I remember at one time that we had an officer from the RAF billeted at Redneck House for a week or so, and another time after that two Army officers were in the house, with a batman to look after them. I believe it was a Major Boyne and Viscount Allenby, this was probably just before the Invasion of Europe started. I recall one particular night immediately before that - they more or less took over a large part of Redneck House and we were aware of people going in and out of the front door all night, another part of our 'war effort'! By the number of empty bottles we guessed they had a little something to keep them going to face the dangers that were imminent once the invasion had started. We had been aware that there was the noise of heavy lorries, tanks etc moving along the main road all through the night.
One of my last memories are of a nazi bomber flying very low, having come out of a cloud, over Redneck Farm dropping bombs that landed near Chalk Hall Farm, this of course, was quite early on in the war. Then in the last part of the war in Europe, on a lovely summer morning I remember seeing gliders being towed by large planes to Holland, Belgium and no doubt France, probably carrying men from the Parachute Regiment.
Through my father having to go to the General's office at the Hall, he got to know some of the staff, in particular a WAC girl and her friend, Ken, and we used to see them quite a lot, as they enjoyed coming down to the house at Redneck - they always brought something from their PX - probably tasty bits we could not buy. They liked to drink the lovely fresh Guernsey milk from the farm. I had letters from Olga at Christmas until she died about three years ago, Ken and I still exchange Christmas cards - he must be 80 something by now.
Later on when the 'Yanks' had all gone there were some Polish soldier troops and Italian P.o.W's living somewhere on the Estate, some of the P.o.W's worked on the land.
There was a great sadness in the Village when we were told that Viscount Elveden and his batman had been killed by a flying bomb in Holland. In the Far East also some families had young men taken prisoners of war, not at all well treated. A man called Walter Layte and Dick Fulcher from Elveden were two that I remember and they suffered from the effects of all this when they were released and came back home - not much in the way of counselling for the traumatic experiences they had been through - very different now I believe.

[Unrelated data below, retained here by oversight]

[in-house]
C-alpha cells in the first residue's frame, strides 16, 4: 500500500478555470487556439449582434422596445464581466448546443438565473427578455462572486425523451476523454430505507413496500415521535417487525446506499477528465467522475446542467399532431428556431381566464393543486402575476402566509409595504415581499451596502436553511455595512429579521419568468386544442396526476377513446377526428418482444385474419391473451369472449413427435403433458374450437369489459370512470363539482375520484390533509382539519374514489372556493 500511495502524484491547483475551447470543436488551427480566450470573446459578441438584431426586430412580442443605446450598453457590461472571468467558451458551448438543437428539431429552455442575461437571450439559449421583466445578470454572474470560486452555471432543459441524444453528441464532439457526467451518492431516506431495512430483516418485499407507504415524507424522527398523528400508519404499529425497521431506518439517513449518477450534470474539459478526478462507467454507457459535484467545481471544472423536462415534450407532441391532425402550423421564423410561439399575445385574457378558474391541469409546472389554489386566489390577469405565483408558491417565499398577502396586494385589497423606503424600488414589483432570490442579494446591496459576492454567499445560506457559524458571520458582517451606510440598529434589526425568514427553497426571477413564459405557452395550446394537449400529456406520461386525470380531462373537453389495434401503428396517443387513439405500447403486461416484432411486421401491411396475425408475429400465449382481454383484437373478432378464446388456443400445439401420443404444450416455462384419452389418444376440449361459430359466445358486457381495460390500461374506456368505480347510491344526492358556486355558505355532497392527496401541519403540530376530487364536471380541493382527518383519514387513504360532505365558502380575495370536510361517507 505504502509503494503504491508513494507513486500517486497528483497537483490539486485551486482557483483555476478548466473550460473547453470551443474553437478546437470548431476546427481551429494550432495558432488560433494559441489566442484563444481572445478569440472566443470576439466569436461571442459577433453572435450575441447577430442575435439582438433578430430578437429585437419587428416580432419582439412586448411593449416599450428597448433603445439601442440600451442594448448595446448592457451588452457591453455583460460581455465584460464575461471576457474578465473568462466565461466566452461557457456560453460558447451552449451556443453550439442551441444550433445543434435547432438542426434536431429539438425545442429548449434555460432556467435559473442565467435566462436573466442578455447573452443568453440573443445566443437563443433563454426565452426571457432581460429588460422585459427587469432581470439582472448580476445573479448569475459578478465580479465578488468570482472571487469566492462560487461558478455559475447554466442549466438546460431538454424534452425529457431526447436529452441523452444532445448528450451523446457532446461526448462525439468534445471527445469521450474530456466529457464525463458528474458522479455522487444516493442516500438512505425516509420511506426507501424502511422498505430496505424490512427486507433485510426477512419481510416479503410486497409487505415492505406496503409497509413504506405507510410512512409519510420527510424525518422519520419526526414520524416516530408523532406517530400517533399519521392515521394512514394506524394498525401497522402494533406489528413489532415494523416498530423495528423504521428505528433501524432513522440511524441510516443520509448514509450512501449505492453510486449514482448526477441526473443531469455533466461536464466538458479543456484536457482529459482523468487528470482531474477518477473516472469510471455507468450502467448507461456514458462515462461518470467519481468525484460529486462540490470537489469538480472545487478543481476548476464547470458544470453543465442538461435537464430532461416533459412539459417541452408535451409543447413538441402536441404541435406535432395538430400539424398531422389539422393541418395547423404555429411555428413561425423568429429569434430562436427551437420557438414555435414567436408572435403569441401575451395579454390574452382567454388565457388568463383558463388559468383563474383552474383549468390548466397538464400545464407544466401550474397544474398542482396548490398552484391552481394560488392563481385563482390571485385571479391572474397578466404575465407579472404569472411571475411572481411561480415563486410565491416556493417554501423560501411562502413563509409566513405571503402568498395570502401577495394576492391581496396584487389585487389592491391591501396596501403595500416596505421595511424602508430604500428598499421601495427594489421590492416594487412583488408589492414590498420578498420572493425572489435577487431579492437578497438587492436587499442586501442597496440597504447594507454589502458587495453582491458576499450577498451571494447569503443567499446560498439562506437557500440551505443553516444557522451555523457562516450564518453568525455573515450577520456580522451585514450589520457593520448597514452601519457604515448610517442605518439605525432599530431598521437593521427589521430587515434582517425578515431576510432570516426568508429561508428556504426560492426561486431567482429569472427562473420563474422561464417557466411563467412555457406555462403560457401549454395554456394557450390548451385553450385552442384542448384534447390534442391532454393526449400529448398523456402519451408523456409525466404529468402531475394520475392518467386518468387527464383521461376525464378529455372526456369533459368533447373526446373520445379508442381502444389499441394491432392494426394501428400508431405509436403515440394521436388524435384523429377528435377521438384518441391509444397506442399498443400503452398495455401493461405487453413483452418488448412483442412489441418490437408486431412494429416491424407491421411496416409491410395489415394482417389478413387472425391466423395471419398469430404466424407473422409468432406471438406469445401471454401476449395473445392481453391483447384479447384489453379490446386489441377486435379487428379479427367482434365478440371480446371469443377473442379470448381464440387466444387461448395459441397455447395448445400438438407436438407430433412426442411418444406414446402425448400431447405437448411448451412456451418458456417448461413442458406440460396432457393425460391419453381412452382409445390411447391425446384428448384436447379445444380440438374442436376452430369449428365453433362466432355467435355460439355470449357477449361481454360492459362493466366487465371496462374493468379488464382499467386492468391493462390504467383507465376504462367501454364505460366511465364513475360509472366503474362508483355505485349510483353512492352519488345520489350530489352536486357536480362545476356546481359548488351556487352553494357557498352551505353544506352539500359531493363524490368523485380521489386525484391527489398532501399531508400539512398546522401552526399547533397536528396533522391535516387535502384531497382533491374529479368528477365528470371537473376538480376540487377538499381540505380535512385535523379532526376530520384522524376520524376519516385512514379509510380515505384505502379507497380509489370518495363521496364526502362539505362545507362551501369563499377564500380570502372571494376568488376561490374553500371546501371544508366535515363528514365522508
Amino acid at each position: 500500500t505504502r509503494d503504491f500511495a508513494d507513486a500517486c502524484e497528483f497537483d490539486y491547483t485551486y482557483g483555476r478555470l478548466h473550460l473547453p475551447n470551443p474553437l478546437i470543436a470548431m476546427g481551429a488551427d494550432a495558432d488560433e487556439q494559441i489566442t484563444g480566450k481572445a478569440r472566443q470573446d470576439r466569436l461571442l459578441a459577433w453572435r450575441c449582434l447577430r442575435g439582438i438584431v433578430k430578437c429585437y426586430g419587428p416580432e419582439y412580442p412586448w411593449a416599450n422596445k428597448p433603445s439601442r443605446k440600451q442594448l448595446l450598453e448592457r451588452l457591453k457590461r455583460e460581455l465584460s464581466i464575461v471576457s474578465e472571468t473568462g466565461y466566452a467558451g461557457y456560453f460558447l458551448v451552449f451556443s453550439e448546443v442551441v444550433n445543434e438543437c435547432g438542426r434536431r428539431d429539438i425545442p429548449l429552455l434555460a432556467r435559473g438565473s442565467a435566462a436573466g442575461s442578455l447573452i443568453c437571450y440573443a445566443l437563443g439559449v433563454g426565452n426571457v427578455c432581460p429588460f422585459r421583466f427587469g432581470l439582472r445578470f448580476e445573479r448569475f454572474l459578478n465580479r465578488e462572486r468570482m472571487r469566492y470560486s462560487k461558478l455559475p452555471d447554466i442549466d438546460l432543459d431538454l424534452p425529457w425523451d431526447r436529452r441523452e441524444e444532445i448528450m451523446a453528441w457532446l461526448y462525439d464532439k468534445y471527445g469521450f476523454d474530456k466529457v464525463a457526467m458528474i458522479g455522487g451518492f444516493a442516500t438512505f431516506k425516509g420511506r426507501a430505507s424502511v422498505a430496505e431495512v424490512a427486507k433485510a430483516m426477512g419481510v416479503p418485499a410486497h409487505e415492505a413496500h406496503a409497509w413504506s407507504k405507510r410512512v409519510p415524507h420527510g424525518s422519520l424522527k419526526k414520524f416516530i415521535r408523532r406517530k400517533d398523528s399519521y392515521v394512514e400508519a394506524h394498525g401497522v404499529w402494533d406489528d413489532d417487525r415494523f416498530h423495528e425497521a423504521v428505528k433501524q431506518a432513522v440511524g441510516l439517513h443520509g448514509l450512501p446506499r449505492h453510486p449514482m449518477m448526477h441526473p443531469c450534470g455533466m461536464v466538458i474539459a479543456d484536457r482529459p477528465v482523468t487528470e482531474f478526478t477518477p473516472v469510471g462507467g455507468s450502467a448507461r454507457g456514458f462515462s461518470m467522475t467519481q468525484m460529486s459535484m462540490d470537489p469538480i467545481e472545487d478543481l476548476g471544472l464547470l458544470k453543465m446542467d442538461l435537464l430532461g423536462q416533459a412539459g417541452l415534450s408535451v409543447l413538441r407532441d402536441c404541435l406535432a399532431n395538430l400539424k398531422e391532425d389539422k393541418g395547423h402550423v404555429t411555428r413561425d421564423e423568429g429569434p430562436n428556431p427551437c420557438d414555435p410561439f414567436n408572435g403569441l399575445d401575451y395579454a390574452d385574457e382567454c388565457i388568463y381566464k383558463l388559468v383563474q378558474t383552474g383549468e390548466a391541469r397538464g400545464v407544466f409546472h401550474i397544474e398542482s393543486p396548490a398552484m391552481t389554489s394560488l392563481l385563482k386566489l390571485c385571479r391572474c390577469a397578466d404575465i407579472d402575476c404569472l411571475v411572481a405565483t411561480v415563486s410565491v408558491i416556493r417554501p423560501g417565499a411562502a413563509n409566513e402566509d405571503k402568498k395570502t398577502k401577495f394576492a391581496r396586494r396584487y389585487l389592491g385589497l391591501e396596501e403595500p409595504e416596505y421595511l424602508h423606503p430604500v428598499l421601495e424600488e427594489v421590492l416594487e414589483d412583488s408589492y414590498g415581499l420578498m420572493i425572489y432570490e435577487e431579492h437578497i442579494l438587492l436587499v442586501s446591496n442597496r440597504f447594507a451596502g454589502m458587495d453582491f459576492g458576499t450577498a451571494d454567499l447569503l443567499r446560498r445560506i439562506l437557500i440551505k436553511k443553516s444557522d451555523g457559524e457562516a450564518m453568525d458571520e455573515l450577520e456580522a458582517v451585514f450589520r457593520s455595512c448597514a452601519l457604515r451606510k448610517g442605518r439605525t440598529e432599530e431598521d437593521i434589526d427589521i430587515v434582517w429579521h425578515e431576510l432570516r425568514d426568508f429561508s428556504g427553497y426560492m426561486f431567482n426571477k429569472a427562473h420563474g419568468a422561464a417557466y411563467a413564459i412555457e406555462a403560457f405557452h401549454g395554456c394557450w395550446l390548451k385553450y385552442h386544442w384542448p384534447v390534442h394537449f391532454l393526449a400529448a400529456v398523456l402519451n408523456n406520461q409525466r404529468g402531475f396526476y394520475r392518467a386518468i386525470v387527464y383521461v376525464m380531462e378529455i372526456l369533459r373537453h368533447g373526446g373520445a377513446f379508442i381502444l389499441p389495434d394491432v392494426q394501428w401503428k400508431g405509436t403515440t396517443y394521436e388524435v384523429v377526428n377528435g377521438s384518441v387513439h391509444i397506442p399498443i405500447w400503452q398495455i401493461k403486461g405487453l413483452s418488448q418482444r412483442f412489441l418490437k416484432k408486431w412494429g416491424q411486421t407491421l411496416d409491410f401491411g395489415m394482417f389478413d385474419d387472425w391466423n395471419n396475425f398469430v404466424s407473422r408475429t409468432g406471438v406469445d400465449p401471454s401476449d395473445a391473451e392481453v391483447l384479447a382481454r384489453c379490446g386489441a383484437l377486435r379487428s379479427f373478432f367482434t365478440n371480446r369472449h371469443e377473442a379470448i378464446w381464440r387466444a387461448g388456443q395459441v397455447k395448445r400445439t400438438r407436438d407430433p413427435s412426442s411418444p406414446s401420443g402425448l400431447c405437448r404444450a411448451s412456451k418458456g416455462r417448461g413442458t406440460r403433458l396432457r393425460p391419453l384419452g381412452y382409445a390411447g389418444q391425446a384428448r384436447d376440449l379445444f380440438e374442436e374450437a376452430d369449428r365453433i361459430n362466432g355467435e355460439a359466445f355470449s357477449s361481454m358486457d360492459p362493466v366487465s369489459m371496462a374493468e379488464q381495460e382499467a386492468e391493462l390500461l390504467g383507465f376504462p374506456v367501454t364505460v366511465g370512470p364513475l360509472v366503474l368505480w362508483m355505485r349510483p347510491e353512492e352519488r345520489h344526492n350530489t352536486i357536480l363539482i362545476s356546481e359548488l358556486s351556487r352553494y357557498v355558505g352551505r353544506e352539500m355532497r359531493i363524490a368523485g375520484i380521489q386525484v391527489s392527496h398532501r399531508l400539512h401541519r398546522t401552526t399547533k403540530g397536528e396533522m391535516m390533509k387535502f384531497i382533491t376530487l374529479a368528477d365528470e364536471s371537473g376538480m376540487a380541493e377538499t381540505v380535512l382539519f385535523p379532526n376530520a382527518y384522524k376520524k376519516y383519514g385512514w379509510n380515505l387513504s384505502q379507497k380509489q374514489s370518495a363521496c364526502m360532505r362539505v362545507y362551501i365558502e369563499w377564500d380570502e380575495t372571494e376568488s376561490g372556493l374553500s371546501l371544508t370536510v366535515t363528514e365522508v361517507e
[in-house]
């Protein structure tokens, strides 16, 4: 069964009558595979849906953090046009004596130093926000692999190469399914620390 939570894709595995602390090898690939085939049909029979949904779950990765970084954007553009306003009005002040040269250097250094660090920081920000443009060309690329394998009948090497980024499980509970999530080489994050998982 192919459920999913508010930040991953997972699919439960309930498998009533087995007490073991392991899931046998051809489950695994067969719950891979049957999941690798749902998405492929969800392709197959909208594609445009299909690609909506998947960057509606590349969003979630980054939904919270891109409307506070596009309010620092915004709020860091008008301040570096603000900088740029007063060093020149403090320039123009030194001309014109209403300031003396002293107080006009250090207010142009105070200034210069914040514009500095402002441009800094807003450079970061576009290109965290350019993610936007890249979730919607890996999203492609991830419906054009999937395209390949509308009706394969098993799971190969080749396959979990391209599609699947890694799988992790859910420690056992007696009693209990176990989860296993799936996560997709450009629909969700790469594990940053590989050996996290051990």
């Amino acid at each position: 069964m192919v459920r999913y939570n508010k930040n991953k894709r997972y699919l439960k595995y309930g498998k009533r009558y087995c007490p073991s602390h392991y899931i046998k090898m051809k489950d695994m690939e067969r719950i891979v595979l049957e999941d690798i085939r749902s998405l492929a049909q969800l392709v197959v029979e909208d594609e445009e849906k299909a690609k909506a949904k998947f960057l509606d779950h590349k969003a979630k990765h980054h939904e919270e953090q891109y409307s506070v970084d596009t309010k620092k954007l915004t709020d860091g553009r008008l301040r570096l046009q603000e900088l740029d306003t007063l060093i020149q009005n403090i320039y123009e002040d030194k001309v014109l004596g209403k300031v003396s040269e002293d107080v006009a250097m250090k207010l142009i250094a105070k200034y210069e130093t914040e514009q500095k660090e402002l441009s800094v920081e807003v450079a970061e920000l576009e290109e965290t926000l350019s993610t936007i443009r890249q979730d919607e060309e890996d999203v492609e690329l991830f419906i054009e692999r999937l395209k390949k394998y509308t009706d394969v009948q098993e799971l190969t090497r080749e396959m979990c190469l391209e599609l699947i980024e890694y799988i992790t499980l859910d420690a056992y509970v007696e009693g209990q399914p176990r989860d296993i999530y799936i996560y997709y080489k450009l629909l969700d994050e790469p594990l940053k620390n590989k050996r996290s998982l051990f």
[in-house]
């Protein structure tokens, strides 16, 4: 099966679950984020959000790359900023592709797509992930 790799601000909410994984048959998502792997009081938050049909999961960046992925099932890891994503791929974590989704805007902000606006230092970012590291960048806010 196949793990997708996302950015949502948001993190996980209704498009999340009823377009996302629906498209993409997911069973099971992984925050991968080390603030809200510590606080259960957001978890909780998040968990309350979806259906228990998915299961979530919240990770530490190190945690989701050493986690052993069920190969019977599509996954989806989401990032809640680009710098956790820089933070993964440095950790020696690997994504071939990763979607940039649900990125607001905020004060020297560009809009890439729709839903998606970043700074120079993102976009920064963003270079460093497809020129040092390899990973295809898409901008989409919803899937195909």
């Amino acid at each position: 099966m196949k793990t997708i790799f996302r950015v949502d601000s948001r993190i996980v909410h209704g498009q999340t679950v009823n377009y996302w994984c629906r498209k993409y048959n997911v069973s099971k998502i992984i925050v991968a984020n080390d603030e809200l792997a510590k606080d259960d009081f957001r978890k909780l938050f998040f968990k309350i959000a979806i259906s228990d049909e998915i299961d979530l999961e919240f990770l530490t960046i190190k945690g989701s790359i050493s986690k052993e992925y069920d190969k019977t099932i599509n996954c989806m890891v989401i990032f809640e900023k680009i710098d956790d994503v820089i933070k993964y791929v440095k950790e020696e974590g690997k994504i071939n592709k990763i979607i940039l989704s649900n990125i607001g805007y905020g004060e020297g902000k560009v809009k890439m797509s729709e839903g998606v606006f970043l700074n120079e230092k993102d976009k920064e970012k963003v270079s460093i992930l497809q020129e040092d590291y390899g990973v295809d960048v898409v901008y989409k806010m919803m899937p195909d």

When it was all over my husband, who had been in Egypt and Palestine with the R.A.F, came back to England. My brother Ian was also home from the R.A.F. and eventually my other brother Fleming, who had been away in the Army came home; both of them in North Africa and Italy and various islands in the Mediterranean. They actually met up at one time in North Africa. My middle brother, Bill, was working as a student at de Havilands at Hatfield when war broke out in 1939, and was employed there and worked there for many years after that. In the meantime it changed from Hawker Siddley and then to British Aerospace, he retired from there aged 65.
One more memory that has come to me. During the war King George V1 came to review the troops in the Park and we were allowed to go into the Park to see him. He actually noticed Mr. Tom Turner, the Head Gamekeeper, from shooting at Elveden on several occasions on the Estate and went to shake hands with him.
It was a great relief to everyone when the war ended in Europe and also in the Far East and we could all try to cope with what had taken place during the war years. I was married by now and we went to live in South East London - a big change from the lovely countryside of Norfolk and Suffolk - we were at least very near Dulwich Park and could get out into Kent, where I live now.
©2000 Peggy Iles